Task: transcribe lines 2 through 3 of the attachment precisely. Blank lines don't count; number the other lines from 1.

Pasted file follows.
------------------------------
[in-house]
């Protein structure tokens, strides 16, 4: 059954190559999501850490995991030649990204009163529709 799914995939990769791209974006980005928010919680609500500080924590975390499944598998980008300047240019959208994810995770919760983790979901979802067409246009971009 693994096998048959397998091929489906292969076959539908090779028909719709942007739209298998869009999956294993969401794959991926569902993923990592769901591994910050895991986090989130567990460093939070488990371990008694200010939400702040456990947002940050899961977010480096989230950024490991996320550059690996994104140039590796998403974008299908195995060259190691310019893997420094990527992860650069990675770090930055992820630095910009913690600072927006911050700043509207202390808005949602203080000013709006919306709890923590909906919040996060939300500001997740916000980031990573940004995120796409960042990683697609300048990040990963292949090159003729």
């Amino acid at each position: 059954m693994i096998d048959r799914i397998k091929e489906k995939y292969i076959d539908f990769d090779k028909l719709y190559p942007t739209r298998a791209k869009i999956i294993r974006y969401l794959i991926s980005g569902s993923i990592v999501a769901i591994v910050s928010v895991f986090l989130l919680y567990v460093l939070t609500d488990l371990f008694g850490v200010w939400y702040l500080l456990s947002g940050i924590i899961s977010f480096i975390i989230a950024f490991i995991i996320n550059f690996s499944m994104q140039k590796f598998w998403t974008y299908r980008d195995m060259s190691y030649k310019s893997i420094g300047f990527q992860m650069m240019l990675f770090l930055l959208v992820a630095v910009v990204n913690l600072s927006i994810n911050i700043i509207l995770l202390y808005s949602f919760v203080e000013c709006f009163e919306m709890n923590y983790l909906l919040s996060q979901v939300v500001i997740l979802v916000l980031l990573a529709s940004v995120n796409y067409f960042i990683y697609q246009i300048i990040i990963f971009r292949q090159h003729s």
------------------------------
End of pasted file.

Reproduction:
């Protein structure tokens, strides 16, 4: 059954190559999501850490995991030649990204009163529709 799914995939990769791209974006980005928010919680609500500080924590975390499944598998980008300047240019959208994810995770919760983790979901979802067409246009971009 693994096998048959397998091929489906292969076959539908090779028909719709942007739209298998869009999956294993969401794959991926569902993923990592769901591994910050895991986090989130567990460093939070488990371990008694200010939400702040456990947002940050899961977010480096989230950024490991996320550059690996994104140039590796998403974008299908195995060259190691310019893997420094990527992860650069990675770090930055992820630095910009913690600072927006911050700043509207202390808005949602203080000013709006919306709890923590909906919040996060939300500001997740916000980031990573940004995120796409960042990683697609300048990040990963292949090159003729």
């Amino acid at each position: 059954m693994i096998d048959r799914i397998k091929e489906k995939y292969i076959d539908f990769d090779k028909l719709y190559p942007t739209r298998a791209k869009i999956i294993r974006y969401l794959i991926s980005g569902s993923i990592v999501a769901i591994v910050s928010v895991f986090l989130l919680y567990v460093l939070t609500d488990l371990f008694g850490v200010w939400y702040l500080l456990s947002g940050i924590i899961s977010f480096i975390i989230a950024f490991i995991i996320n550059f690996s499944m994104q140039k590796f598998w998403t974008y299908r980008d195995m060259s190691y030649k310019s893997i420094g300047f990527q992860m650069m240019l990675f770090l930055l959208v992820a630095v910009v990204n913690l600072s927006i994810n911050i700043i509207l995770l202390y808005s949602f919760v203080e000013c709006f009163e919306m709890n923590y983790l909906l919040s996060q979901v939300v500001i997740l979802v916000l980031l990573a529709s940004v995120n796409y067409f960042i990683y697609q246009i300048i990040i990963f971009r292949q090159h003729s």